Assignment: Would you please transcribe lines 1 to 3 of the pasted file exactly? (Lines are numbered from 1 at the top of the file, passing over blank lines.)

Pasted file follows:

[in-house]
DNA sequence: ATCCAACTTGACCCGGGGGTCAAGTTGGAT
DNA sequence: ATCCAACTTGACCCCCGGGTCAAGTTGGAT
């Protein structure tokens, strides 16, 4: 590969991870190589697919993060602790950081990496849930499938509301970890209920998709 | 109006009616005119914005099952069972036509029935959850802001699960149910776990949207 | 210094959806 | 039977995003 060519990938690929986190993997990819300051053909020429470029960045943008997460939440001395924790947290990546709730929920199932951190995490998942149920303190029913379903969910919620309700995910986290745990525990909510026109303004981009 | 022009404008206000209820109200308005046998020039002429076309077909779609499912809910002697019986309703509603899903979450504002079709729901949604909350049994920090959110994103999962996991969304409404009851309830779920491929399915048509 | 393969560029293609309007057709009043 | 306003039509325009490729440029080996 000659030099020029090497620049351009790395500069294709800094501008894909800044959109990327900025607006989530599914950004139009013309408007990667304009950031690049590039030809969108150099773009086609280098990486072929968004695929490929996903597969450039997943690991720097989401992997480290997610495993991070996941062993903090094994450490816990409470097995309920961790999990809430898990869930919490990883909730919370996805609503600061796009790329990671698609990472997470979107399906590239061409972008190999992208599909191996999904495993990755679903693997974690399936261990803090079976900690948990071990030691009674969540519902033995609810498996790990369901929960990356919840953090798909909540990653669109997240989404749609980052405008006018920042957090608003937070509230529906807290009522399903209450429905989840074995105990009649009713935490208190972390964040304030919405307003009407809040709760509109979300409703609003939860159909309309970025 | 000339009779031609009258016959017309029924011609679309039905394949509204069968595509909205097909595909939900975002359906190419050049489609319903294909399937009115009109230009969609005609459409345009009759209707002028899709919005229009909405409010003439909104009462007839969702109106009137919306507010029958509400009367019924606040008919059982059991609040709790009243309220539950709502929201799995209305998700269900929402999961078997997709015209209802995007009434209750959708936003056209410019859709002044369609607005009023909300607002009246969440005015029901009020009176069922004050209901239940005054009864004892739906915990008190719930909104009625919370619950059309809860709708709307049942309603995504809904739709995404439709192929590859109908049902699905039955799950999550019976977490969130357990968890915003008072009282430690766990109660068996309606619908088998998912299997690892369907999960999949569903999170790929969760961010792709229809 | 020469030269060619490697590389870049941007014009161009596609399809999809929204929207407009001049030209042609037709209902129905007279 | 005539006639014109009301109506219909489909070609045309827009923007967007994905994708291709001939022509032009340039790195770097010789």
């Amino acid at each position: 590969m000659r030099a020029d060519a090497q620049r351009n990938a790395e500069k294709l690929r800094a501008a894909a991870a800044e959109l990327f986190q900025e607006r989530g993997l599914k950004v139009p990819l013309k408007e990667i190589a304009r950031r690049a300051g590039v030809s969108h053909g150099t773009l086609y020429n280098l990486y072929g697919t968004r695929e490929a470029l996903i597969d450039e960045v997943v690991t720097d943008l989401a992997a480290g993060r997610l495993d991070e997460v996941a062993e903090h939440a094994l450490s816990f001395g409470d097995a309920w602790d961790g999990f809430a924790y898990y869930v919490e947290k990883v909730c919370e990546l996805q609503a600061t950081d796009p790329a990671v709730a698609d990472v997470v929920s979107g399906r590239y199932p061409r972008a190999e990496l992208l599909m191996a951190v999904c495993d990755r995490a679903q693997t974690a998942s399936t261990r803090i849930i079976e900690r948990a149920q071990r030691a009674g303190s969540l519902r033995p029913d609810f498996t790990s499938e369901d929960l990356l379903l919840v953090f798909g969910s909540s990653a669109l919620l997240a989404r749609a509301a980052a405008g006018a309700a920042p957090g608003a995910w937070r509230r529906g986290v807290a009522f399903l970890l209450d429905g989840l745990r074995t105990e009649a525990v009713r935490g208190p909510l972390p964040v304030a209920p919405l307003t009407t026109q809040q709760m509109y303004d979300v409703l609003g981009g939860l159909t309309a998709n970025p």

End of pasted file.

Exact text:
[in-house]
DNA sequence: ATCCAACTTGACCCGGGGGTCAAGTTGGAT
DNA sequence: ATCCAACTTGACCCCCGGGTCAAGTTGGAT